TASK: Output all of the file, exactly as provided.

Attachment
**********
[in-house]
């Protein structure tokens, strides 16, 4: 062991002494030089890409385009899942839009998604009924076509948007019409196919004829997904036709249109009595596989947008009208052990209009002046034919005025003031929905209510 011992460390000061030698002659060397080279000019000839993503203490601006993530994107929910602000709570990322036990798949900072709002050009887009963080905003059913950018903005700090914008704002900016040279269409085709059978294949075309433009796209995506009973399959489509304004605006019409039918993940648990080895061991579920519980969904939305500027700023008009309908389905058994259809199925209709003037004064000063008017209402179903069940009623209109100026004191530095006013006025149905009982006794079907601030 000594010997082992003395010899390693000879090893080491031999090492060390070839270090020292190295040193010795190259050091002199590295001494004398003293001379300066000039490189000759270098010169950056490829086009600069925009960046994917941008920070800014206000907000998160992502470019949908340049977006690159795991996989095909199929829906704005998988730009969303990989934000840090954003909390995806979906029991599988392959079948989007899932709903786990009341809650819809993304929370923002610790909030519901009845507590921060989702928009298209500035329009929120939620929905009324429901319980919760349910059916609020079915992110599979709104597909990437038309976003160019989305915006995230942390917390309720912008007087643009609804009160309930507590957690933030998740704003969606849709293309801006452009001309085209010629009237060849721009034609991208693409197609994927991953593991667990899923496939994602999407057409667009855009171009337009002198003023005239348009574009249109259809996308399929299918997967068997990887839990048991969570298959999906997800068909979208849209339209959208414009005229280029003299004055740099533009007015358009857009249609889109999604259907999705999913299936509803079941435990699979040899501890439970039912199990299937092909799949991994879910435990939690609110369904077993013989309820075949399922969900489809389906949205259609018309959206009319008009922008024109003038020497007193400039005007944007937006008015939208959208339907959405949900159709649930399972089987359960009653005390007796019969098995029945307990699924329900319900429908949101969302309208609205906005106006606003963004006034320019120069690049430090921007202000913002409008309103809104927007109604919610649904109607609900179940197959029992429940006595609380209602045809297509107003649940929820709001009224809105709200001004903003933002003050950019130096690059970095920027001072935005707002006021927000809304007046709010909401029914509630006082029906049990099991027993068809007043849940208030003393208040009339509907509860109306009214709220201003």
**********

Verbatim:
[in-house]
């Protein structure tokens, strides 16, 4: 062991002494030089890409385009899942839009998604009924076509948007019409196919004829997904036709249109009595596989947008009208052990209009002046034919005025003031929905209510 011992460390000061030698002659060397080279000019000839993503203490601006993530994107929910602000709570990322036990798949900072709002050009887009963080905003059913950018903005700090914008704002900016040279269409085709059978294949075309433009796209995506009973399959489509304004605006019409039918993940648990080895061991579920519980969904939305500027700023008009309908389905058994259809199925209709003037004064000063008017209402179903069940009623209109100026004191530095006013006025149905009982006794079907601030 000594010997082992003395010899390693000879090893080491031999090492060390070839270090020292190295040193010795190259050091002199590295001494004398003293001379300066000039490189000759270098010169950056490829086009600069925009960046994917941008920070800014206000907000998160992502470019949908340049977006690159795991996989095909199929829906704005998988730009969303990989934000840090954003909390995806979906029991599988392959079948989007899932709903786990009341809650819809993304929370923002610790909030519901009845507590921060989702928009298209500035329009929120939620929905009324429901319980919760349910059916609020079915992110599979709104597909990437038309976003160019989305915006995230942390917390309720912008007087643009609804009160309930507590957690933030998740704003969606849709293309801006452009001309085209010629009237060849721009034609991208693409197609994927991953593991667990899923496939994602999407057409667009855009171009337009002198003023005239348009574009249109259809996308399929299918997967068997990887839990048991969570298959999906997800068909979208849209339209959208414009005229280029003299004055740099533009007015358009857009249609889109999604259907999705999913299936509803079941435990699979040899501890439970039912199990299937092909799949991994879910435990939690609110369904077993013989309820075949399922969900489809389906949205259609018309959206009319008009922008024109003038020497007193400039005007944007937006008015939208959208339907959405949900159709649930399972089987359960009653005390007796019969098995029945307990699924329900319900429908949101969302309208609205906005106006606003963004006034320019120069690049430090921007202000913002409008309103809104927007109604919610649904109607609900179940197959029992429940006595609380209602045809297509107003649940929820709001009224809105709200001004903003933002003050950019130096690059970095920027001072935005707002006021927000809304007046709010909401029914509630006082029906049990099991027993068809007043849940208030003393208040009339509907509860109306009214709220201003």